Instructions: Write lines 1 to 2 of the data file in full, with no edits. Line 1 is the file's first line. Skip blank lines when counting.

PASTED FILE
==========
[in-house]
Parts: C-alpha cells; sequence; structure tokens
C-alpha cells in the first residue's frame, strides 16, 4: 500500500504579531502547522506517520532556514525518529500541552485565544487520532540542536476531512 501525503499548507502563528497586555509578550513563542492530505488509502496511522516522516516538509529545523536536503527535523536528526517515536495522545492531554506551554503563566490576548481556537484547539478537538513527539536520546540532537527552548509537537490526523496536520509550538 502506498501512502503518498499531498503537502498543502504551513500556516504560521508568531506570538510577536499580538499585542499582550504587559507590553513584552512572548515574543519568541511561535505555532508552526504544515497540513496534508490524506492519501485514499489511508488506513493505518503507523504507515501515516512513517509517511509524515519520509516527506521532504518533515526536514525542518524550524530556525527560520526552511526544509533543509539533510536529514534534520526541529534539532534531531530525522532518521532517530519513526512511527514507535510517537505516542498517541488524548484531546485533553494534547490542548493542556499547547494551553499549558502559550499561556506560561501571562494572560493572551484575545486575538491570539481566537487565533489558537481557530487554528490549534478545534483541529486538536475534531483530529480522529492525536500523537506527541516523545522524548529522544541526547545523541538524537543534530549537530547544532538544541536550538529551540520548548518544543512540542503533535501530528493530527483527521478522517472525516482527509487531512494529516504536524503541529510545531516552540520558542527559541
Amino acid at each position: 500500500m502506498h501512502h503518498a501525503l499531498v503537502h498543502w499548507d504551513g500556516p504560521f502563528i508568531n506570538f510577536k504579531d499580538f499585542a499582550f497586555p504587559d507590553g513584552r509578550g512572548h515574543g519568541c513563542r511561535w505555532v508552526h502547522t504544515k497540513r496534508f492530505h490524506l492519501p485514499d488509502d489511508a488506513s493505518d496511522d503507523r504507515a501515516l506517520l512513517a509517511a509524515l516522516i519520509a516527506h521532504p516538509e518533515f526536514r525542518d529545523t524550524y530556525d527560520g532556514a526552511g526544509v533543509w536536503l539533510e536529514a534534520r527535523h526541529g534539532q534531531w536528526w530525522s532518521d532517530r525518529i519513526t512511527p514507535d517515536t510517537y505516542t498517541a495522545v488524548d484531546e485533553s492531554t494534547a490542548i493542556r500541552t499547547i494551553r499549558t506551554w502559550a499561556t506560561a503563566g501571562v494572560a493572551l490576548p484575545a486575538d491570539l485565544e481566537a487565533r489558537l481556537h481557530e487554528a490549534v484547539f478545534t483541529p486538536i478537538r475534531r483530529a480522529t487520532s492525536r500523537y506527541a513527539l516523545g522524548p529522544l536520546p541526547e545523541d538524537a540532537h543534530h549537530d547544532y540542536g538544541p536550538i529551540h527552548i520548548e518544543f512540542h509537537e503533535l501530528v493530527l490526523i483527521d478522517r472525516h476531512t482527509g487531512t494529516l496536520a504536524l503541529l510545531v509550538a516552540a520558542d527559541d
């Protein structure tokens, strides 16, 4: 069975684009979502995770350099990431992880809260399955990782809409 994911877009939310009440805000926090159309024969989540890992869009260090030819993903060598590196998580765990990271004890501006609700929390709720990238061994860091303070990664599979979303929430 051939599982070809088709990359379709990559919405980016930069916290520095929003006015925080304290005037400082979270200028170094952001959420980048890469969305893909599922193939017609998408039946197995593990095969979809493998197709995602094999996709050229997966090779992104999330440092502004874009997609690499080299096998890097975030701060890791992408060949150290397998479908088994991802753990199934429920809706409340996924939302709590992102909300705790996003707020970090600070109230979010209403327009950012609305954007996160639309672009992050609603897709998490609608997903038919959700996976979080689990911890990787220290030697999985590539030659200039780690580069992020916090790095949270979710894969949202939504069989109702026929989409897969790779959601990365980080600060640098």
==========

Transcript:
[in-house]
Parts: C-alpha cells; sequence; structure tokens